An Essay Concerning Human Understanding

Penguin UK, 26.08.2004 - 816 Seiten
In An Essay Concerning Human Understanding, first published in 1690, John Locke (1632-1704) provides a complete account of how we acquire everyday, mathematical, natural scientific, religious and ethical knowledge. Rejecting the theory that some knowledge is innate in us, Locke argues that it derives from sense perceptions and experience, as analysed and developed by reason. While defending these central claims with vigorous common sense, Locke offers many incidental - and highly influential - reflections on space and time, meaning, free will and personal identity. The result is a powerful, pioneering work, which, together with Descartes's works, largely set the agenda for modern philosophy.

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Not the real essence which we know
Not substantial forms which we know less 11 That the nominal essence is that whereby we distinguish species further evident from spirits
Whereof there are probably numberless species
The nominal essence that of the species proved from water and ice 1418 Difficulties against a certain number of real essences
Our nominal essences of substances not perfect collections of properties 21 But such a collection as our names stand
Our abstract ideas are to us the measures of species instance in that of man 23 Species not distinguished by generation
Not by substantial forms 25 The specific essences are made by the mind 26 27 Therefore very various and uncertain
But not so arbitrary as mixed modes

No Innate Practical Principles
Other Considerations concerning Innate Principles both Speculative and Practical
against this doctrine of innatism derives from the thought that it hinders people
Of Ideas of One Sense
Of Simple Ideas of both Sensation and Reflection
Some further Considerations concerning our Simple Ideas
Of Perception
Of Retention
Of Discerning and other Operations of the Mind
Of Complex Ideas
Of Simple Modes and first of the Simple Modes of Space
Of Duration and its Simple Modes
Of Duration and Expansion considered together
Of Number
Of Infinity
Of other Simple Modes
Of the Modes of Thinking
Of Modes of Pleasure and Pain
Of Power
Of Mixed Modes
Of our Complex Ideas of Substances
Of Collective Ideas of Substances
Of Relation
Of Cause and Effect and other Relations
Of Identity and Diversity
Of other Relations
Of Clear and Obscure Distinct and Confused Ideas
Of Real and Fantastical Ideas
Of Adequate and Inadequate Ideas
Of True and False Ideas
Of the Association of Ideas
Of Words or Language in General
Of the Signification of Words
Of General Terms
Of the Names of Simple Ideas
Of the Names of Mixed Modes and Relations
Of the Names of Substances
Though very imperfect 30 Which yet serve for common converse
Essences of species under the same name very different
The more general our ideas are the more incomplete and partial they
This all accommodated to the end of speech 34 Instance in cassowaries 35 Men determine the sorts
Nature makes the similitude 37 And continues it in the races of things 38 Each abstract idea is an essence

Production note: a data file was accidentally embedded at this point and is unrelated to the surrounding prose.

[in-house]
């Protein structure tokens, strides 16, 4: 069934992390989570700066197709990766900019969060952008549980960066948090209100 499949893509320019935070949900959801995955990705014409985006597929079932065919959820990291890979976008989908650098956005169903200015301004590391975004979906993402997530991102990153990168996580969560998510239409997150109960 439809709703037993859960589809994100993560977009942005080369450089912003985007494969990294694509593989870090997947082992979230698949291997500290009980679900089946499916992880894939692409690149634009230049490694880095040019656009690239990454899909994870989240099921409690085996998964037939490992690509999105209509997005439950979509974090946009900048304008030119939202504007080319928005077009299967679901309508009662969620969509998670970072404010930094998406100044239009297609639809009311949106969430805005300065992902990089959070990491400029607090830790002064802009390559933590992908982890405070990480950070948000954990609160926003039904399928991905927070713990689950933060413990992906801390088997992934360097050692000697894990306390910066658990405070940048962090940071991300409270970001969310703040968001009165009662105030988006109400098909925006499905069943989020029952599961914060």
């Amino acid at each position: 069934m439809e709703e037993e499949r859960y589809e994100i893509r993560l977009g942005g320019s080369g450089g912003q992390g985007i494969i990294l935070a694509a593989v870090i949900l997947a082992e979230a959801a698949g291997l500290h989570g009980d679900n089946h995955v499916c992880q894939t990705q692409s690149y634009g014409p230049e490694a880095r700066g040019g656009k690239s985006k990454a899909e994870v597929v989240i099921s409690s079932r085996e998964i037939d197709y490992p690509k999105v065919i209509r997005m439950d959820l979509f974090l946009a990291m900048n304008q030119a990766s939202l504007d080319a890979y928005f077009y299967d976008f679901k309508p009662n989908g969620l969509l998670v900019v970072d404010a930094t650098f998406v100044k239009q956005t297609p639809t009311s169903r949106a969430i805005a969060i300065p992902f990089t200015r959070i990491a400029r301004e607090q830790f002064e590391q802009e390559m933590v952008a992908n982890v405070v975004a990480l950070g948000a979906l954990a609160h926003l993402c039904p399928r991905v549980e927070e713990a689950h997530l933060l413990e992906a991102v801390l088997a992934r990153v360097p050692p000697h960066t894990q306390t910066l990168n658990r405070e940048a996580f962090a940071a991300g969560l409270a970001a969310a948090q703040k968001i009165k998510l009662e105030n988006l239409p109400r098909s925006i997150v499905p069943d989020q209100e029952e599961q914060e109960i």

Genera and species are in order to naming 40 Species of artificial things less confused than natural
Artificial things of distinct species 42 Substances alone have proper names
Of Particles
Of Abstract and Concrete Terms
Of the Imperfection of Words
Of the Abuse of Words
Of the Remedies of the Foregoing Imperfections and Abuses
OF KNOWLEDGE AND OPINION Chapter I Of Knowledge in General
Of the Degrees of our Knowledge
Of the Extent of Human Knowledge
Of the Reality of Knowledge
human mind were various moral or as Locke calls them practical precepts
Of Truth in General
Of Universal Propositions their Truth and Certainty
Of Maxims
Of Trifling Propositions
Of our Knowledge of Existence
Of our Knowledge of the Existence of a
Of our Knowledge of the Existence of other Things
Of the Improvement of our Knowledge
Of Judgement XV Of Probability
Of the Degrees of Assent
Of Reason
Of Faith and Reason and their Distinct Provinces
Of Enthusiasm
Of Wrong Assent or Error
Of the Division of the Sciences
John Lockes Debate with Edward Stillingfleet Bishop of Worcester as it figures in footnotes in the Fifth Edition of the Essay
Index to the Fifth Edition
extent of human knowledge I i 2 Just what had aroused his interest here? What

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Über den Autor (2004)

John Locke (1632-1704) was educated at Christ Church, Oxford and held various academic posts at that university, lecturing on Greek and rhetoric. However, his interests lay in medicine and the new experimental sciences and in 1667 he became personal physician to the Earl of Shaftesbury. Under the influence of Shaftesbury, Locke developed his ideas on politics, property, trade, monarchy and the mind. Shaftesbury became a bitter opponent of Charles II and was involved in the plot of 1683. This forced Locke to flee in exile to Holland, but he returned after 1688 and began to publish his most famous works. He wrote also on tehology, education, and in defence of religous tolerance, while founding the analytic philosophy of the mind.

Roger Woolhouse is Professor of Philosophy at the University of York. He has also edited George Berkeley's Principles of Human Knowledge and Three Dialogues Between Hylas and Philonous for Penguin Classics.

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